Key Takeaways from RSAC 2020

Polina Blinchevsky
VP Customer Success & QA
Mar 16, 2020

To Sum it Up

  • Don’t forget to prepare for the likely - stolen credentials are still the most likely attack vector that hackers are exploiting.
  • The human element holds both the greatest risk and the greatest potential for mitigating threats to organizations.
  • There is hope - a use-case presented by Microsoft showed how removing legacy authentication reduced compromises by 67%.
  • The same principle - removing excess access privileges - can now be applied to the network with the Zero Networks Access Orchestrator.

Prepare for the Likely

The Zero Networks team and I had the great pleasure of attending this year’s RSA conference (before the world was under quarantine). It was a great experience talking to security professionals about the latest cybersecurity challenges and solutions.

I was struck by the realization that as far as the industry has progressed over the past several decades, there are still a number of basic problems that linger because they have not been fully addressed. It seems that, as an industry, we have been so focused on finding solutions to thwart the most sophisticated attack vectors that we have failed to eradicate the simple ones, which actually end up being the root cause of most incidents. As president RSA Rohit said in his keynote, “preparing for the worst, does not prepare you for the likely.”.

It is far more likely that an attacker will take advantage of the human element and compromise credentials than it is that they will utilize an exotic attack vector. The most recent 2019 DBIR indicated that 80% of hacking-related breaches still involve compromised and weak credentials; 29% of all breaches, regardless of attack type, involved the use of stolen credentials.

The Human Element

Jokers at the cybersecurity watercooler can be heard saying, “too bad you can’t patch people.” If software is vulnerable, it can be patched. If a person is vulnerable, well, that is much more complicated.

Even with their ‘un-patchy’ nature, people possess the potential to make security better. This was the essence of the theme of RSA 2020 this year - “the human element.” During the course of the show, the conference explored how people, not just technology, will solve the complex problems we are facing today. While humans usually seem like the “weak link” when it comes to security (and let’s face it, they are), they are also the solution to many security challenges that can’t be fixed by artificial intelligence, machine learning, or any other buzzword alone.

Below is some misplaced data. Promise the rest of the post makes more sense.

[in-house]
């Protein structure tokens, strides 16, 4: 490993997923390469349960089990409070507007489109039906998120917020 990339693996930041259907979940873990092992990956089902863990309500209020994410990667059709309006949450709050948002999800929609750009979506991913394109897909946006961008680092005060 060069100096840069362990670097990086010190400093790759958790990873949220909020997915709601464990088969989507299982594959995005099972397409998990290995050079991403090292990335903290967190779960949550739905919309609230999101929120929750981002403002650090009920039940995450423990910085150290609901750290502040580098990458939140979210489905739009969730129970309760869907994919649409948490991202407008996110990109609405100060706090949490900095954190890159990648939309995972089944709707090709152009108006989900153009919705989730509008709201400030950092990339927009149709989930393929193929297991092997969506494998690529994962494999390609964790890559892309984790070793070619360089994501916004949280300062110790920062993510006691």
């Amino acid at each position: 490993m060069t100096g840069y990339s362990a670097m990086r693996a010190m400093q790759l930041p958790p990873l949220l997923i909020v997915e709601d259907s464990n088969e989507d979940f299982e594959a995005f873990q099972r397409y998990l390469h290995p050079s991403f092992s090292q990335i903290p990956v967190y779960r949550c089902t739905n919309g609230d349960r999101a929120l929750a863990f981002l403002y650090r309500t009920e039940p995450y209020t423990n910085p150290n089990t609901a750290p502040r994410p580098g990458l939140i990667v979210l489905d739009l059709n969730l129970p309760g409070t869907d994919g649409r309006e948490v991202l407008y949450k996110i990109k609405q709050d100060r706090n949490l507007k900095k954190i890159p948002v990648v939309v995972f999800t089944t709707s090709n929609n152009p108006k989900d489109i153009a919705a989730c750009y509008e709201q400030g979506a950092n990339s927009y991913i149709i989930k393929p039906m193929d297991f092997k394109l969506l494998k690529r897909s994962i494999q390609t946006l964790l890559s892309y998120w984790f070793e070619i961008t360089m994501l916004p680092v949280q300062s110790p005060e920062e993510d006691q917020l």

Disabling Legacy Authentication Reduced Compromise by 67%

Amongst all the great meetups, lectures and cool new vendors that explored the human element, one specific talk by Alex Weinert and Lee Walker resonated with me. This talk included real-world numbers that demonstrated the potential perils and great opportunities that arise when the human element is taken into account.

The talk discussed Microsoft’s journey to get rid of legacy authentication protocols, which rely on simple passwords that are easy to guess or steal, for their cloud applications, in favor of protocols that support multi-factor authentication (MFA). According to the talk, legacy protocols were used in 99% of password spraying attacks, and 97% of password “replay” attacks. Together, they were responsible for the compromise of over 1.2M accounts in January 2020, alone.

These numbers indeed show the flaw in humans - we are creatures of habit and we like convenience. This is why we have a habit of choosing simple, bad passwords, or use the same password for every single service online. This means when one of these online services is compromised, so is the password, and so is the credential for multiple sites.

While people were the underlying reason that these passwords are compromised, they are also the solution to the problem. MFA is a simple, yet powerful method to harness people in order to improve security. According to the talk, simply moving to more secure authentication, via MFA, reduced tenant compromises by 67%.

Implementation was not easy. It took roughly a year for them to enable MFA for all cloud applications, but the results, I think you would agree, were worth it. To streamline the process, the speakers recommend collecting a history of application access (recommended timeframe is 90 days) and simulating the changes before enforcing them to understand how they will impact user access.

Do the Same for Your Network

Microsoft’s use-case addressed cloud applications, but what about all the rest? Most organizations, especially large ones, have multiple applications, servers and endpoints, hosted on-premises and in the cloud. Some of these use legacy protocols, and some may not be using authentication at all (again, blame the human element). It took Microsoft a year to remove legacy protocols in their cloud alone, it seems an insurmountable task to accomplish for the entire organization. Luckily, I know it doesn’t have to be.

This is exactly why I joined Zero Networks. I wanted to help organizations finally solve these foundational, persistent security issues that have plagued the industry, in a way that is fast and scalable, oh and that doesn’t require ripping out and replacing everything that exists in the IT and network infrastructure. This is what Zero Networks does - utilizing the human element to accomplish in minutes what normally takes years. The Zero Networks Access Orchestrator starts by blocking all network access, then automates the whitelisting process by enabling users to authenticate themselves, using MFA, to gain access to the resources they need. This self-service approach protects everything, in a simple, scalable way, using zero trust principles to give you airtight network access security.

Want to see how it works? Please contact us.